BOULDER, Colorado (VN) — A week after drawing heavy criticism for its drug-testing policies, cycling’s governing body declared itself “entirely satisfied” with the number of blood tests it conducted on riders in 2010 as part of its “biological passport” program.
Skeptics blasted the Union Cycliste Internationale last week after the pressure group Change Cycling Now released old UCI meeting minutes indicating that the world governing body had cut back on testing due to budgetary restrictions.
Asked if it in fact cut tests due to financial issues, the UCI issued a release sharply dismissing the concerns, voiced by Gerard Vroomen, who co-founded the Cervélo bike brand and sponsored a professional team. At the time, the UCI stated that Vroomen showed “a very weak understanding of this complex subject.”
On Monday, UCI Communication Services said the organization wished to “make clear the valid reasons” why it tested certain riders less frequently in 2010 than in 2009.
“Firstly, the UCI conducted more tests in 2008 and 2009 than the numbers required to maintain a robust blood passport,” the release states. “In 2010 the number of tests for riders who were in the passport for more than a year could be reduced without impairing the validity of their passport because their profile had been established as a result of the high number of tests conducted in 2008 and 2009 when the passport was first introduced.”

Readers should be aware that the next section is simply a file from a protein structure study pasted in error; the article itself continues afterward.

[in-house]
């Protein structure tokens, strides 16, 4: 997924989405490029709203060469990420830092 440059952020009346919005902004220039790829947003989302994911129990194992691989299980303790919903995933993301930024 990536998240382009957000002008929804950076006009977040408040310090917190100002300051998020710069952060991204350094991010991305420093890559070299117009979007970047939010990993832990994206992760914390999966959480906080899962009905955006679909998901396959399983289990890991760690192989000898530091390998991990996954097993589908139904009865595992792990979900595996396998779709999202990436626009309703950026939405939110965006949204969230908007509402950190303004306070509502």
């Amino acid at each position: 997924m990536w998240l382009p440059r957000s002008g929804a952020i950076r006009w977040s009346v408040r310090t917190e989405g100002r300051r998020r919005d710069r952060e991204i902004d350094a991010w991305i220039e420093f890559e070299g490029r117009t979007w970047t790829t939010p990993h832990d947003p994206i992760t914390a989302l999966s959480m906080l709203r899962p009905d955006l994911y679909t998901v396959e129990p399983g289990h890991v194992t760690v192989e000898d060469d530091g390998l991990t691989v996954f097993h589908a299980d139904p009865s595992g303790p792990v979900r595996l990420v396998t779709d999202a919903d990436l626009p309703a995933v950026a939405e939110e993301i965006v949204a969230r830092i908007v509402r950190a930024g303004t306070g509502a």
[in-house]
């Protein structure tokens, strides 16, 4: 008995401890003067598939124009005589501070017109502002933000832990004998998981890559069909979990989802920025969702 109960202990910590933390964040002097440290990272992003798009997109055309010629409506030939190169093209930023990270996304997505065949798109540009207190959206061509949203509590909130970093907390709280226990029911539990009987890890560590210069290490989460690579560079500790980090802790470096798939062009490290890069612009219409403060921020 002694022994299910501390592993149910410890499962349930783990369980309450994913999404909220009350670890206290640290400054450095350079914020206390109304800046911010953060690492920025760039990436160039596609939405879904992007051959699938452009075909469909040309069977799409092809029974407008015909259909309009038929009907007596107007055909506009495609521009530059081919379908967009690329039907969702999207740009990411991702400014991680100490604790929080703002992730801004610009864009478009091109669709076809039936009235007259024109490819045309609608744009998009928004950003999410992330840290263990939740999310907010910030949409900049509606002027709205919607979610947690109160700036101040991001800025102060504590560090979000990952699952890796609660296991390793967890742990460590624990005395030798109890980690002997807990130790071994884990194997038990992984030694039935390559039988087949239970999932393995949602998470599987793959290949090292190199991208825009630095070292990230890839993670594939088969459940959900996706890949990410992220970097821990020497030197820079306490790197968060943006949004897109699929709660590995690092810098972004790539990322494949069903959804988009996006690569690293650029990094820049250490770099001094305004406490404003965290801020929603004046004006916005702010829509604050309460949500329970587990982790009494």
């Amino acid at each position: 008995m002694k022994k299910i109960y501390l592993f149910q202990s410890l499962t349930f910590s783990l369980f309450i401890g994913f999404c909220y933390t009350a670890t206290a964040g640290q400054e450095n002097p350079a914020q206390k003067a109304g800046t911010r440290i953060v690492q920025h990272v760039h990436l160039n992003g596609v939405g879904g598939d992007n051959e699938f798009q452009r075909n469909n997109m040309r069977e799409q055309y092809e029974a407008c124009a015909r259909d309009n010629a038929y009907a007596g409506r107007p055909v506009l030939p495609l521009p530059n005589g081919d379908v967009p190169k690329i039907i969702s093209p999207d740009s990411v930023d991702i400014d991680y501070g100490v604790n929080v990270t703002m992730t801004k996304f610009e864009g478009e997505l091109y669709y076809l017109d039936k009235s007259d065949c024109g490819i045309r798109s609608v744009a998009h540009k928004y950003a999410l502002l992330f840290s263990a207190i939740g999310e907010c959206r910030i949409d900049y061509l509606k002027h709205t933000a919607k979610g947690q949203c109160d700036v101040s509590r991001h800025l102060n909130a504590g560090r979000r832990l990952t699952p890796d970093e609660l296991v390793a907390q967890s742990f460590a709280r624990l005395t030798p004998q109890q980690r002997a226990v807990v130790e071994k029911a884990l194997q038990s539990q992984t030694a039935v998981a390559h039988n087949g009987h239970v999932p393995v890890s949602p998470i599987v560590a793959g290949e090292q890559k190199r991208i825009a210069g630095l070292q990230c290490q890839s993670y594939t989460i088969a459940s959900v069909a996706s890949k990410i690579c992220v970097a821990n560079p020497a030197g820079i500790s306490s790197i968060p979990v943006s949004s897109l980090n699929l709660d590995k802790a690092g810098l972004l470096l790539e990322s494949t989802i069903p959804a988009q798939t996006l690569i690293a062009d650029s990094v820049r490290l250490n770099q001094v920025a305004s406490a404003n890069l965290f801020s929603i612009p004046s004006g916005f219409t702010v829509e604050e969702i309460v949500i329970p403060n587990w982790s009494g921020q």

While it was initially reported that the testing was reduced for “older riders,” the UCI said it only appeared that way because those riders had been in the program long enough that it was acceptable to test them less often, as they had existing blood profiles.
“A sufficiently high number of tests were conducted on riders who were new to the program in 2010 in order to establish their profile,” the UCI release reads. “The UCI is entirely satisfied that more than enough tests were conducted in 2010 in order to maintain a robust blood passport program. No decision was ever taken to suspend testing.”
The UCI did note that financial constraints led to fewer tests, but argued that because the organization had conducted more tests than necessary in 2008-09, testing less frequently wouldn’t undercut the validity of existing blood profiles.
“The issue raised by Mr. Vroomen and the UCI response to that has also been conveniently taken out of context. It is also worth remembering that it was the UCI that led the way as the first organization worldwide to introduce the blood passport,” the release reads.